In Latin America, a lack of trust in financial institutions has long hampered financial inclusion, political participation, and new pursuits.
Having been based in Latin America for several years, I have witnessed the region’s ongoing digital transformation, the rapid changes keeping these nations competitive in the global market and improving the lives of their citizens. But there’s still quite a bit of work to be done. For example, in Latin America there are an estimated 400 million unbanked or underbanked people.
For this region of the world, which boasts a population of over 650 million people, blockchain’s distributed and immutable ledger could go a long ways towards building faith in banking and the safety of personal savings.
Although many focus on how blockchain and fintech will impact larger economies, Latin American countries today are embracing blockchain, leading the way for this market.
A market for Blockchain in LatAM
The eagerness of many early adopters across Latin America may be attributable to the fact that the region could stand to gain so much from this technology. Blockchain technology, in its essence, is capable of disrupting Latin America’s private and public sector.
One company with offices in Latin America, Talos Digital, and its CEO Amyn Gillani are confident in the impact of blockchain in this region.
In a previous interview with The Bogota Post, the company’s Blockchain Strategist Dave Mejia s “Blockchain can and will be used to help Colombia’s economy.”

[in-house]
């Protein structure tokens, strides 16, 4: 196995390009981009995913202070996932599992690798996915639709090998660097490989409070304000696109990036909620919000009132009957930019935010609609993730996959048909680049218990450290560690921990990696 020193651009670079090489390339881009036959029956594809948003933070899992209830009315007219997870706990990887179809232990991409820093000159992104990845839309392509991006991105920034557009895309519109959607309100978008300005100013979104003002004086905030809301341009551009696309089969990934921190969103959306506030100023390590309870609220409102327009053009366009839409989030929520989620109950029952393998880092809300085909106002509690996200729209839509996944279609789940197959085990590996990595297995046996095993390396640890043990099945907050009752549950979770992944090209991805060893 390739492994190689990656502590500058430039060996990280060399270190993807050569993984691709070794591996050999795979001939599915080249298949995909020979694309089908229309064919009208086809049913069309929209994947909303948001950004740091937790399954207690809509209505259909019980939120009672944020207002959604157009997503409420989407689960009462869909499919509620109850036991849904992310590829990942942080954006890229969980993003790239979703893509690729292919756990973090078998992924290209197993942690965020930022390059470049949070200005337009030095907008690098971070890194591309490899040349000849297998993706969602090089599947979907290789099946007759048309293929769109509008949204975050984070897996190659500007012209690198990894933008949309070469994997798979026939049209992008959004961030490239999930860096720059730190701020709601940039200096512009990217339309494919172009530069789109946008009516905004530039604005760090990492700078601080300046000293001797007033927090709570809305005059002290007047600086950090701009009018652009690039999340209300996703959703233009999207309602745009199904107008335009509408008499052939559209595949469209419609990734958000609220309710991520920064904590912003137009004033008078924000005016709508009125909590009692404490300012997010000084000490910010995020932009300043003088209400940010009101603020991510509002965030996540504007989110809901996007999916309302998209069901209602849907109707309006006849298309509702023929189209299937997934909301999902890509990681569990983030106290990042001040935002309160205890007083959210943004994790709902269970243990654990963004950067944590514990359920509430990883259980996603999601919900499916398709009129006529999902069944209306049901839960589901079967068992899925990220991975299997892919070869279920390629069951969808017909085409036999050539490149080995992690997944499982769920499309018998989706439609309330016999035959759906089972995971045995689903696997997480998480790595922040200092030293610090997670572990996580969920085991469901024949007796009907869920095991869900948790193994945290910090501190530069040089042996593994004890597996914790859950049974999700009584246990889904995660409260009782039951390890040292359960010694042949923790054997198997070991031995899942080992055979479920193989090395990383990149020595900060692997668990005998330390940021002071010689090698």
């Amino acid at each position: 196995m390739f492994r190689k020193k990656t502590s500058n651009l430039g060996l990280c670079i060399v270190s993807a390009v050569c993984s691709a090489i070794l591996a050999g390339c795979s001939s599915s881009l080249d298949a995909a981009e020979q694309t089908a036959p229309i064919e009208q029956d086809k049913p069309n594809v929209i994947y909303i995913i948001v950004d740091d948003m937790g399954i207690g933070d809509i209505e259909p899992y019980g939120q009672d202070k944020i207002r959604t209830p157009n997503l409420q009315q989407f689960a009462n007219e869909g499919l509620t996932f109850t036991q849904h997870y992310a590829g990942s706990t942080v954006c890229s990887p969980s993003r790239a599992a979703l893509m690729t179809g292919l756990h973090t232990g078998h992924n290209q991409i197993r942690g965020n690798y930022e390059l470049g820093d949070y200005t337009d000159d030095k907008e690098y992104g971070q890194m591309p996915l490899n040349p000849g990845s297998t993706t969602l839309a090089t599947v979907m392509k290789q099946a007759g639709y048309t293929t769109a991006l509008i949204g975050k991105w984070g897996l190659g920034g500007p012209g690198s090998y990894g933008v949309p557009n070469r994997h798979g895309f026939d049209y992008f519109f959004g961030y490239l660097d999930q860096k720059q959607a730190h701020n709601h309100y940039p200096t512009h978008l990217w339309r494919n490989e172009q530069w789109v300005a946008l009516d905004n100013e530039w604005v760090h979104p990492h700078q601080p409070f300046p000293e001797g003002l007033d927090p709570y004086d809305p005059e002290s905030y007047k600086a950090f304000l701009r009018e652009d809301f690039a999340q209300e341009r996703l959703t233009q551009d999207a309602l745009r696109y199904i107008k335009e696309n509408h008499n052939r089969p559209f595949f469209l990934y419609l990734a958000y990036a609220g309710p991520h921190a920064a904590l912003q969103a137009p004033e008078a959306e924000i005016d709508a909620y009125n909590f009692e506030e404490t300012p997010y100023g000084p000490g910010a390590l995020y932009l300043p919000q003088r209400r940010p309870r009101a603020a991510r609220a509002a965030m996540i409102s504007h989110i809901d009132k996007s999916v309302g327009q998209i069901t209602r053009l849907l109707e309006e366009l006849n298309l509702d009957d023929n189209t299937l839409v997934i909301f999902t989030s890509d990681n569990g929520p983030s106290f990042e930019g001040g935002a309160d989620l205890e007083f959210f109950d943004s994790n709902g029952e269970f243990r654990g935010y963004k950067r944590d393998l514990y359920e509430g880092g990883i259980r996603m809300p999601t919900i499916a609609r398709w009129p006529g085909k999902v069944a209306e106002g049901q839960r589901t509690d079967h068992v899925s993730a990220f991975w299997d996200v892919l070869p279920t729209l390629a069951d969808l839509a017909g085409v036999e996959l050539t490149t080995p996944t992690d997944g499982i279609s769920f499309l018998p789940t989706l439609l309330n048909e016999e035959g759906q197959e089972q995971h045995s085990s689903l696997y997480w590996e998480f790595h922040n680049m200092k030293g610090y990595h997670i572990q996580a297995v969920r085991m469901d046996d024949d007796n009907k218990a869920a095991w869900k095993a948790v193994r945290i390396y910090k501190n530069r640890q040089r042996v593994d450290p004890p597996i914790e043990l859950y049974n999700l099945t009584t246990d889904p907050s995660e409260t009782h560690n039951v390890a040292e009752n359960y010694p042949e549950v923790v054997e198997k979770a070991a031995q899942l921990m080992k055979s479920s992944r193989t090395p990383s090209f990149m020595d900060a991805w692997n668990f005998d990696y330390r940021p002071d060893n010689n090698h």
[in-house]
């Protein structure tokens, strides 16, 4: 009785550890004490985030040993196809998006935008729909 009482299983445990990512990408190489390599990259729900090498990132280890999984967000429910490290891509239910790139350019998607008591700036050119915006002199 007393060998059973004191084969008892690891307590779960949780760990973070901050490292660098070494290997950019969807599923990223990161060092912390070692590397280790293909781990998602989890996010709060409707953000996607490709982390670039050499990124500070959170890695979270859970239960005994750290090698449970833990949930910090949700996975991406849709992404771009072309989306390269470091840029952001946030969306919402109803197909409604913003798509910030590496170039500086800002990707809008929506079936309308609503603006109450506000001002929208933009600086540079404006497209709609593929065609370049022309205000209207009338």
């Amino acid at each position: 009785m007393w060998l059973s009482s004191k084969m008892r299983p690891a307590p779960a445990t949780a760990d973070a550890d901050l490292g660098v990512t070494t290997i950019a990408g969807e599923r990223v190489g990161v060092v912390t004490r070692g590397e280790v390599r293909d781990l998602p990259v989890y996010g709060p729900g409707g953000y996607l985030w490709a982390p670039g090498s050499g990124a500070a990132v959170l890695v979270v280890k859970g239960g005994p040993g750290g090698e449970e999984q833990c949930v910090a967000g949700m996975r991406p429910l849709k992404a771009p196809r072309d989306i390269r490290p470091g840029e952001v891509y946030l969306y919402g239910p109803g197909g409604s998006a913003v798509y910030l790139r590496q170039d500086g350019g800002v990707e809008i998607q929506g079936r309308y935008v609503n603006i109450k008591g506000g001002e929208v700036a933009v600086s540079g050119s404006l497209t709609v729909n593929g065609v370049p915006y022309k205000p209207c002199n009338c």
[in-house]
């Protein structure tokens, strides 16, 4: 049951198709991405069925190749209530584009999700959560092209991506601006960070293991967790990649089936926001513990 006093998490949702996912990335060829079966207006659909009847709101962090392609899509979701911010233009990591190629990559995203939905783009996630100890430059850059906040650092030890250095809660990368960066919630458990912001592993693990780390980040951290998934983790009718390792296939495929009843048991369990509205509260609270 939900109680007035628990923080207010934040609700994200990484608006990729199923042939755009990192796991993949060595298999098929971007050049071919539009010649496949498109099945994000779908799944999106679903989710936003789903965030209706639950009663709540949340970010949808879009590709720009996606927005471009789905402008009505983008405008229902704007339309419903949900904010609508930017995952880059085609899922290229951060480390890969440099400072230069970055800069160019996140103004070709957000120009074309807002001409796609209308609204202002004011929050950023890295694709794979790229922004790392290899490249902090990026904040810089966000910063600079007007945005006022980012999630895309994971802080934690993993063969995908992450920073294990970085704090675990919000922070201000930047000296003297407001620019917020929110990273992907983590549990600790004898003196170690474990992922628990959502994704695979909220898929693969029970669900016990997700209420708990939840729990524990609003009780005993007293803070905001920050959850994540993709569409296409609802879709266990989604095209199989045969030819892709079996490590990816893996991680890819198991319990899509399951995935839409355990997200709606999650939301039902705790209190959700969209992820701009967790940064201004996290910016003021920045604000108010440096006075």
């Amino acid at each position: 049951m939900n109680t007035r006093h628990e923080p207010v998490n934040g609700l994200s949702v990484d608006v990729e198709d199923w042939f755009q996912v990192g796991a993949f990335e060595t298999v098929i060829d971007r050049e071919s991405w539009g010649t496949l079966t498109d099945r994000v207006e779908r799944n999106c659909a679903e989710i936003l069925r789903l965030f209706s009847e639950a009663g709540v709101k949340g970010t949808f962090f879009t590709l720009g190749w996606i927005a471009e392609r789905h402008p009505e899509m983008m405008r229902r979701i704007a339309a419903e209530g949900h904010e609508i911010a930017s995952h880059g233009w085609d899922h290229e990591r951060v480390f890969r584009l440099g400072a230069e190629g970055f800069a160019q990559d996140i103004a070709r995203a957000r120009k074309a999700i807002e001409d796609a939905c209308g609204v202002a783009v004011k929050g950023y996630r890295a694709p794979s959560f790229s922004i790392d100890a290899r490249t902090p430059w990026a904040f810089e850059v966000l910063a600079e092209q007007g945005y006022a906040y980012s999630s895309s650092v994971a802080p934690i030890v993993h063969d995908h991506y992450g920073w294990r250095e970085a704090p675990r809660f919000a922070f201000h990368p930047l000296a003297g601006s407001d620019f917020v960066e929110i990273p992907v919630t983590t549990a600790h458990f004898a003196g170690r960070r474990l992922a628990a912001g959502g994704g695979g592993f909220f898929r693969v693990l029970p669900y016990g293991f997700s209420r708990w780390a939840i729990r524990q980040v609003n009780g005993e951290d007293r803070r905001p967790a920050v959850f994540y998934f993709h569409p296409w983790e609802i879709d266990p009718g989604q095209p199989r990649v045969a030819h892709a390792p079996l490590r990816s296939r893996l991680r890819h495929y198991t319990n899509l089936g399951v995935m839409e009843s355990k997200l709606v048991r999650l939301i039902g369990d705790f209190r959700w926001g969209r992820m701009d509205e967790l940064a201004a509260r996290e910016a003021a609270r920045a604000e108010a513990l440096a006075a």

In Latin America, decades of cyclically unstable local currencies across the region have forced citizens to search out ways to protect their savings from rising consumer prices and currency controls.
At the same time, close to 70 percent of the region’s population remains unbanked or underbanked.
Blockchain-based fintech solutions can offer alternatives to this population, and could empower a consumer market, which would mean greater financial literacy and social mobility for citizens.
Although banks have traditionally been hesitant to serve lower-income, unbanked persons, due to this population’s lack of clear identifying information, blockchain-based fintech solutions can provide these individuals with a digital identity for use in banking.
Latin American governments embracing Blockchain
Multiple governments in Latin America have been experimenting with blockchain-based applications. In addition to Venezuela’s cryptocurrency, Mexico’s government has announced plans to conduct the first ever public procurement procedure on a blockchain network.
Colombia’s government is looking to blockchain technologies in hopes of improving security and preventing fraud. In 2017 the Colombian Central Bank met with blockchain software company R3, making plans to test the firm’s distributed ledger technology.
Colombia’s newly elected president, Ivan Duque, has also expressed interest in using blockchain technologies. Some have suggested Colombia might use blockchain tech to help authenticate electronic voting.
In the same Bogota Post interview, Talos’s Dave Mejia said “It’s great that Colombian President Duque is actually aware of the idea. And yes, blockchain is great for shining light on a system if it is implemented correctly.”
“With blockchains, you’d be able to see all the registered players and then… everyone can see who’s getting what, so it would be very difficult to scam,” Mejia explained. “The tide goes out and you know who’s swimming naked.”
A number of nations across Latin America, then, are aiming to be pioneers in this blockchain market. As Latin America races to reap the benefits of a hyperconnected world, the eagerness of these emerging Latin economies stems from the possibilities that blockchain opens up for their governments and the public.
This article, which originally appeared in StartupBeat, includes a client of an ESPACIO portfolio company.